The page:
The Sheepford Road Bridge was one of two bridges that received TASA Funding in the announcement. The bridge was built by Dean and Westbrook of New York City as well as the Phoenix Bridge Company of Phoenixville, Pennsylvania in 1887. It’s one of a handful of bridges remaining in the eastern US that was built using cast and wrought iron and has two unique features: Phoenix columns on its end posts and ornamental portal bracings with builder’s plaque on each end. The Pratt through truss bridge is eligible for listing on the National Register of Historic Places. Rehabilitated in 1975, the 133-foot long bridge was closed to all traffic in 2000 and since then, efforts had been undertaken to secure funding to repurpose the bridge as a pedestrian crossing, especially as it’s located near a park spanning Yellow Breeches Creek at the Cumberland-York County border. With the awarding of the funding, the Friends of the Sheepford Road Bridge, who have their own website (here), the funding has been secured and construction will begin shortly on restoring the historic bridge and making it a pedestrian crossing. Apart from repainting the bridge, there will be other work on repairing truss parts and renewing the decking, all of which will be done with a firm specializing in restoring historic bridges.
“Two and a half years ago we started this incredible journey to Save Our Bridge, a story with many twists and turns,” stated Janice Lynx, director of the Friends of the Sheepford Bridge, in an interview with the Bridgehunter’s Chronicles. “We stumbled many times and on occasion thought all was lost. But in the end we brought our community, local representatives, and historical organizations together to save a piece of our history.” The Sheepford Road Bridge has already received grants and recognition on the international scale. This included winning the 2021 William Foshag Awards by the Cumberland County Historical Society. The bridge received a silver and bronze medal in the 2021 Bridgehunter Awards in the categories Endangered TRUSS and Bridge of the Year, respectively. The winner in both went to the Historic Bridges in Keeseville, New York. “Grassroots activism works and you can make a different,” stated Lynx. And indeed the Sheepford Road Bridge represents an example of how one local group can make a difference and keep a piece of history that others will enjoy, especially once the restoration is completed.
Your bridge matters, and therefore, congratulatons and best of luck with your next steps in restoring it. ❤ 🙂
The other historic bridge that is receiving funding through PennDOT’s TASA Program is the Bogert’s Covered Bridge in Allentown in Lehigh County. The Burr truss bridge was built in 1841 and spans Little Lehigh River. It can be seen north of I-78. The bridge has been on the National Register of Historic Places since 1980. PennDOT awarded $1.3 million to the City of Allentown, which will be used for a complete restoration of the covered bridge, which includes diassembly, restoration of parts and reassembly. When this will take place remains open. But it will continue to serve pedestrians once the restoration project in completed.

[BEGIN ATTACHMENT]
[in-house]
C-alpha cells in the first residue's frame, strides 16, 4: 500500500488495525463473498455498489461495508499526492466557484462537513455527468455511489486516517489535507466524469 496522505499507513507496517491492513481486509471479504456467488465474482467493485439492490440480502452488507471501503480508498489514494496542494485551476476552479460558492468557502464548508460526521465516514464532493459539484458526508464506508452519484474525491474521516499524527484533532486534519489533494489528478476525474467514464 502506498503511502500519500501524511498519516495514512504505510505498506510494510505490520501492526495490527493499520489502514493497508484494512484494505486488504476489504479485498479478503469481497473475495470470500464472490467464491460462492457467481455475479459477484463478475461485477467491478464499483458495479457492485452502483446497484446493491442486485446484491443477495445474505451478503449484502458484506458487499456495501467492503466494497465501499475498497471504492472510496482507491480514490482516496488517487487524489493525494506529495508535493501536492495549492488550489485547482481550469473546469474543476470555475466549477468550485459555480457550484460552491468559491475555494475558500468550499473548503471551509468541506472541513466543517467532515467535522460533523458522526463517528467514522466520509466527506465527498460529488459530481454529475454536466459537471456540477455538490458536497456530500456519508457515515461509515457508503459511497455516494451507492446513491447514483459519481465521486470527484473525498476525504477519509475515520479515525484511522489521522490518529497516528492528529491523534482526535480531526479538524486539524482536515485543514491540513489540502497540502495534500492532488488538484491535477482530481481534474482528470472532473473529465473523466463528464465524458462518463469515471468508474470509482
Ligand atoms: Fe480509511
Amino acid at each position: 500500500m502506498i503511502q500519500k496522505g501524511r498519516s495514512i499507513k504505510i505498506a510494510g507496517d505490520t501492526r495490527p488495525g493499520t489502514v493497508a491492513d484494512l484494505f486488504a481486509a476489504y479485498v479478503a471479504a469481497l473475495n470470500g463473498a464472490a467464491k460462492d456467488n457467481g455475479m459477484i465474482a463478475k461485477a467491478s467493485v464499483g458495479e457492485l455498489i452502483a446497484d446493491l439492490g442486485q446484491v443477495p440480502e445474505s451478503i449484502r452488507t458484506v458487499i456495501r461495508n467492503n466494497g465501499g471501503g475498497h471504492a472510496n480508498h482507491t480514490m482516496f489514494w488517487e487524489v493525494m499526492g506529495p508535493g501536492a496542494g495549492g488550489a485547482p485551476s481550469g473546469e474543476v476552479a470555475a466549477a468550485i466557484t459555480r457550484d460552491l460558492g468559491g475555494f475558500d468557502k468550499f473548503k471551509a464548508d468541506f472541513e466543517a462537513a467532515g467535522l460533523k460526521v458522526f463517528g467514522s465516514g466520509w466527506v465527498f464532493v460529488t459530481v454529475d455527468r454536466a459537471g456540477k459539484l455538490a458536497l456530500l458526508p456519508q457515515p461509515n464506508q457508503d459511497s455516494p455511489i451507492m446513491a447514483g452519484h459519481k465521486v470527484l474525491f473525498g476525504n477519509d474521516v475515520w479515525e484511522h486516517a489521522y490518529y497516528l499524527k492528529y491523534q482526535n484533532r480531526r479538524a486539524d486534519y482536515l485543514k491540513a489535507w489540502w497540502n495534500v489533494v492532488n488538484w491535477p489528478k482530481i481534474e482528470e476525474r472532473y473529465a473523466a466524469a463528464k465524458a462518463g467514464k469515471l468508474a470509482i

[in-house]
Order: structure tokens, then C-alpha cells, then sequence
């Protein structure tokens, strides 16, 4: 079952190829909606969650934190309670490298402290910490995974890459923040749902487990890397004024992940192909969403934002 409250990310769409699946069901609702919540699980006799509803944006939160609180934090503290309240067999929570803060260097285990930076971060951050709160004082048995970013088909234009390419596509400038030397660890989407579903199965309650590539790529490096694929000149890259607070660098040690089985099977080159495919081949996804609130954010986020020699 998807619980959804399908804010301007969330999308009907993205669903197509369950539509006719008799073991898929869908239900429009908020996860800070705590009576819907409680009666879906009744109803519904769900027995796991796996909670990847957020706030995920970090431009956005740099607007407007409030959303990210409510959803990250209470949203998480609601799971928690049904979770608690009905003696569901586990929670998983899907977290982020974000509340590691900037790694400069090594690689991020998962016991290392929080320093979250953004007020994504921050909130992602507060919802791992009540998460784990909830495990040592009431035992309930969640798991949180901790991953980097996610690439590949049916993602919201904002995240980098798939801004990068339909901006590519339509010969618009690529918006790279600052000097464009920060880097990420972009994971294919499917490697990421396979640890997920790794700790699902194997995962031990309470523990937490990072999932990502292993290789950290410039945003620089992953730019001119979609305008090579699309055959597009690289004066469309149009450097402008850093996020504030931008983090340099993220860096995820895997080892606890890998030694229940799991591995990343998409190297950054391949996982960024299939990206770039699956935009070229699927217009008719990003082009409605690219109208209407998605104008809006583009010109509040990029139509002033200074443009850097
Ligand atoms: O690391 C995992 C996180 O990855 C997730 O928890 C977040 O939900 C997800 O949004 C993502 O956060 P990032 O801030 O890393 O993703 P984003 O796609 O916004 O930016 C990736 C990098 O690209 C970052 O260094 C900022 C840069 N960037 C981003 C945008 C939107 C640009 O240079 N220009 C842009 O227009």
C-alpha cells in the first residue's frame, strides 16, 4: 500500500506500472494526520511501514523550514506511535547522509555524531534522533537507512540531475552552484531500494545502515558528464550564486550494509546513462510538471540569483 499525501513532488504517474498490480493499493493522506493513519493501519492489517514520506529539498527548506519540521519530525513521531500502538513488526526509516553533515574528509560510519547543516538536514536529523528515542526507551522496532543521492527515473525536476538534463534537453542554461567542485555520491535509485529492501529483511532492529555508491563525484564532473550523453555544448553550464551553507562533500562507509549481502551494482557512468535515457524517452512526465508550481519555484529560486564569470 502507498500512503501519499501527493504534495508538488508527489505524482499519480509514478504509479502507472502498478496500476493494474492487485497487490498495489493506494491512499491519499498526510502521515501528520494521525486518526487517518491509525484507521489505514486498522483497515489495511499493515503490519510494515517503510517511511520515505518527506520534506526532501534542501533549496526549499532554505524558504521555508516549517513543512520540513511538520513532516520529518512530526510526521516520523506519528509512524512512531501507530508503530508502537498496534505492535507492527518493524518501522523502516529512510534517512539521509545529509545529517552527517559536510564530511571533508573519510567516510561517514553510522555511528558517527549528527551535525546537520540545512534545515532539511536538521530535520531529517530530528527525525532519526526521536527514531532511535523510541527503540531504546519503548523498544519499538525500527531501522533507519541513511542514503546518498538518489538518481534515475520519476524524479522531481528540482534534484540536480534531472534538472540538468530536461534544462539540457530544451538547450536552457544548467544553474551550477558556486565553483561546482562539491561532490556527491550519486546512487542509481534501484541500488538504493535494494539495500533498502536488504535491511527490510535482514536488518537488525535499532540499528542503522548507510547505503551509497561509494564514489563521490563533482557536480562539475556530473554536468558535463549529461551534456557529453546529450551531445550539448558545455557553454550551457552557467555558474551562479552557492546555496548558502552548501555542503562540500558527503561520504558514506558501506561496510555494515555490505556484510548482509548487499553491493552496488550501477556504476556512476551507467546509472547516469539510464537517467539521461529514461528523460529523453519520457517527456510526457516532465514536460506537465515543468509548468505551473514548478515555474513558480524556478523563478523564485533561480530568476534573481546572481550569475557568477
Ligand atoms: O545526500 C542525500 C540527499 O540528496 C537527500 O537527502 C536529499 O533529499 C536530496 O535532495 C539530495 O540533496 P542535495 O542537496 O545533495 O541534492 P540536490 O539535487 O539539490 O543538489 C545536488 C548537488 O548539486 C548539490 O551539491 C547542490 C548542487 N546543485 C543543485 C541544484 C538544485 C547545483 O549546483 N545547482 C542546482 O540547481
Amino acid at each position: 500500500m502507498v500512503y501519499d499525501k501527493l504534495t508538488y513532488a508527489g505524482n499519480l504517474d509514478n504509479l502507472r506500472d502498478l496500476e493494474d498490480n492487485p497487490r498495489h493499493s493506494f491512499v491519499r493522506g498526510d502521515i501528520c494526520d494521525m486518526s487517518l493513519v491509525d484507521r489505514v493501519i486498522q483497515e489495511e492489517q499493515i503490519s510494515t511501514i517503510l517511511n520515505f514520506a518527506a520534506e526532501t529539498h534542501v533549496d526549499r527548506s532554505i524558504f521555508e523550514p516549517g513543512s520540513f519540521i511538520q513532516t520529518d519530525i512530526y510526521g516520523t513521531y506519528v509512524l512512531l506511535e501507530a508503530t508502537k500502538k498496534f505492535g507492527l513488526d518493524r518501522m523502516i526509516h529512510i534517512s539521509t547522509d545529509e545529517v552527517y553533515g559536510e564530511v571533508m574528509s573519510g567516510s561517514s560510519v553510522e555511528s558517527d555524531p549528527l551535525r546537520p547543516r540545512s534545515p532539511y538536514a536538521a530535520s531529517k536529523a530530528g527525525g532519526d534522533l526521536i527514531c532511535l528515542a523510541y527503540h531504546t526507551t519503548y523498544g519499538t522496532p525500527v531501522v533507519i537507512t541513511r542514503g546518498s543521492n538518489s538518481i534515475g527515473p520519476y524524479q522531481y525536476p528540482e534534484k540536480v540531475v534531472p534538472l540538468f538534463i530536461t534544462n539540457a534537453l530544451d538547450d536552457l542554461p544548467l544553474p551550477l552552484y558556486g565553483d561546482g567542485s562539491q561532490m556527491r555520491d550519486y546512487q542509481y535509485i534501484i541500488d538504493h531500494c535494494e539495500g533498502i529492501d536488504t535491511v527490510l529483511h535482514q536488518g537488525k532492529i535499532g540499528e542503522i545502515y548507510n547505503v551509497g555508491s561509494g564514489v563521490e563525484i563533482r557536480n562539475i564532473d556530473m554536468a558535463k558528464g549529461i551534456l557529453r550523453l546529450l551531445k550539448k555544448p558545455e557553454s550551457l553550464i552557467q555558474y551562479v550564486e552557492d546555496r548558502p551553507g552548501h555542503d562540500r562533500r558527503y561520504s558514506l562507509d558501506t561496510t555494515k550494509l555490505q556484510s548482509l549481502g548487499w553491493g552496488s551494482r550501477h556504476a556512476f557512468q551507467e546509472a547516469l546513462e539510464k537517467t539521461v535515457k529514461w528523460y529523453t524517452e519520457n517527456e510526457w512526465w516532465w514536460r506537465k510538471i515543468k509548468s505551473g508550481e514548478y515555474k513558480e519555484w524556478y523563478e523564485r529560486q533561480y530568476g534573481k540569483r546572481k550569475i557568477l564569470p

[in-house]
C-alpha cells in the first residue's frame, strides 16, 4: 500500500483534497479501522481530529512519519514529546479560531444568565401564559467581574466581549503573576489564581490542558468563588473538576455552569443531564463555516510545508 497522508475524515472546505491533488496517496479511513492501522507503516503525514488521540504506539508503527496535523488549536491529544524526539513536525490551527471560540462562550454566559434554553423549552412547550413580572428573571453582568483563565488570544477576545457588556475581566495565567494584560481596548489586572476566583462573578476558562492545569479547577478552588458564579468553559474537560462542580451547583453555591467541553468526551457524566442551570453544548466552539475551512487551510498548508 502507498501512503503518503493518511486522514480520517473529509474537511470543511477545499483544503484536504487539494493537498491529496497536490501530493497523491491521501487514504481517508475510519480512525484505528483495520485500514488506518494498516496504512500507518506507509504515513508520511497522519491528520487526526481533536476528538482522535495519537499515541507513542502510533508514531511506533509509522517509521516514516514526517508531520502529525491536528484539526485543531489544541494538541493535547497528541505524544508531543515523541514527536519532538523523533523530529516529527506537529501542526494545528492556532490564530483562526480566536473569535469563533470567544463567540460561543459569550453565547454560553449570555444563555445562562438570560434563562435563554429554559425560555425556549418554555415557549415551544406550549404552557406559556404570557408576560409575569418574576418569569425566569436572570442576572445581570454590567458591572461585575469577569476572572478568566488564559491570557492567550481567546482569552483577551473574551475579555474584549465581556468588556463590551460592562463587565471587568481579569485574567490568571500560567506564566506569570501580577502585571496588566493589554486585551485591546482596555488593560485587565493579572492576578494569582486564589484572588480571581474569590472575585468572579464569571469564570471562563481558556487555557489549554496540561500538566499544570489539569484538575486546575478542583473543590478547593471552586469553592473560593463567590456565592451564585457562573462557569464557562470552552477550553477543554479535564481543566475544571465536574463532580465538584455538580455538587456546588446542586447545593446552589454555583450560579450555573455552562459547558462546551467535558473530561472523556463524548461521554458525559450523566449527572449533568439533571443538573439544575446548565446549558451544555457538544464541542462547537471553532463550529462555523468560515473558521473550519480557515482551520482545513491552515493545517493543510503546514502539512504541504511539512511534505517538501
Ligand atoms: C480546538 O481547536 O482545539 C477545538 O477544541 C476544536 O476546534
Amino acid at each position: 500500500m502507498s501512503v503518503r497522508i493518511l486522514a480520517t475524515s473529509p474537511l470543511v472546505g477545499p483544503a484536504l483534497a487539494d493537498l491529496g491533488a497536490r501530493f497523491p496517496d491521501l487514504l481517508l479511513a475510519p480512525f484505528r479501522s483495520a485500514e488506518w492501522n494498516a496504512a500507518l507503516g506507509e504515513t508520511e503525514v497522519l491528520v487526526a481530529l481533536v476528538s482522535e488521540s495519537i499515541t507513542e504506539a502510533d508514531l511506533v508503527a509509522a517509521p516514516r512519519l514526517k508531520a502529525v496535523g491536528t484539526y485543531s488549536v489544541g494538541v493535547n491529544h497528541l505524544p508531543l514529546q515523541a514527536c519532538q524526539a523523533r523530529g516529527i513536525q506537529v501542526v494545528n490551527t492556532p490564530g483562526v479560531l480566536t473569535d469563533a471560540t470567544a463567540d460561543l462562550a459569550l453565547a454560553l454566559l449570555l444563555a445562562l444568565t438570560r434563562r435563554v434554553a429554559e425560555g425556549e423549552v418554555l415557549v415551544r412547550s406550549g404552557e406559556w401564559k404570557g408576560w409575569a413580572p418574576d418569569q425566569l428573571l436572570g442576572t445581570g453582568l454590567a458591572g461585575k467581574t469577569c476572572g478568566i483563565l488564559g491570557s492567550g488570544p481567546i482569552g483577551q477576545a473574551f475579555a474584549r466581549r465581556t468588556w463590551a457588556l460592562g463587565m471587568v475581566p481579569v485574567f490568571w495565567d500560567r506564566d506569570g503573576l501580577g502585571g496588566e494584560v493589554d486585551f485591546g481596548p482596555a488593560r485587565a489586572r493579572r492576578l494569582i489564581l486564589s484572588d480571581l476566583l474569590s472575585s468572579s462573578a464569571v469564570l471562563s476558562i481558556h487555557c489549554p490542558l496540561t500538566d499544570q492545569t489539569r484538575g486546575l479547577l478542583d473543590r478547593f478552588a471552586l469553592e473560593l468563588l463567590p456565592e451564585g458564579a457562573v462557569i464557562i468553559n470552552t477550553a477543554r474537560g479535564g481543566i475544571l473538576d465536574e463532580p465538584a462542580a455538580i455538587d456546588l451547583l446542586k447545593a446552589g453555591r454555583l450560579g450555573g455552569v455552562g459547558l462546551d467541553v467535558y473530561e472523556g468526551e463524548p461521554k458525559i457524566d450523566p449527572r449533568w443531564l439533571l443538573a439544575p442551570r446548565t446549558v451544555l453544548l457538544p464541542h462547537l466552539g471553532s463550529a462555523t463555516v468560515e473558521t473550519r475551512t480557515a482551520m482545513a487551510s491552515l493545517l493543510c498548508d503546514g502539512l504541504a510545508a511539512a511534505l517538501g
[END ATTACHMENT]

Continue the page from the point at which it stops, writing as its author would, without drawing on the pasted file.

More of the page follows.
This morning’s hiking adventure began at the Swing Bridge Park Trailhead. I began by taking in the view from the Rock Island Swing Bridge that was built in 1894. The bridge no longer extends across the Mississippi River as it is now a recreational pier. Further away from the shore, the frozen river began to […]
Many of us have heard about the story of the Inver Grove Heights Double-Decker Bridge that used to span the Mississippi River at the Washington and Dakota County border. The bridge was unique in its kind, as you can see in the info provided by bridgehunter.com by clicking here. Yet when a 200-foot Vierendeel truss segment on the Washington County side collapsed and the bridge was subsequentially demolished, many people feared that it was a tragedy because of its history. Still, there was a little glimmer of hope and parts of the bridge were salvaged. Here’s a look at the park that is dedicated to the bridge, as you can see in the link above. As a hint: I visited the park in 2011 and was amazed at all the efforts made to save a piece of history. This is one place a person with a love for historic bridges and Minnesota history should see. 🙂
In the first Pic of the Week after a relaxing Easter break, our theme is bikes and bridges. Be it bicycles or motorcycles, historic and unique crossings tend to make for good backdrops for photo opportunities, as you can see with this shot at the Wave near Glauchau (Saxony). This was taken after a weekend bike tour with family to see another corner of Saxony which we haven’t visited yet. The X-factors to using bikes and bridges for photography are the elements in the background near the bridge, let alone the light setting. As you can see, this shot was taken in the afternoon sun, providing the bike with a long shadow. And as far as for what purpose, many of us, like myself love to experiment and have fun with it. Others tend to try it to market their newest models for others to buy. While I’ve challenged a couple bike dealers on my Instagram page to give it a shot, a word of advice who want to try and market the bike with the bridge, do it on spontaneity, and not on desperation. The less desperate to sell your product, the more fun you will have taking this shot.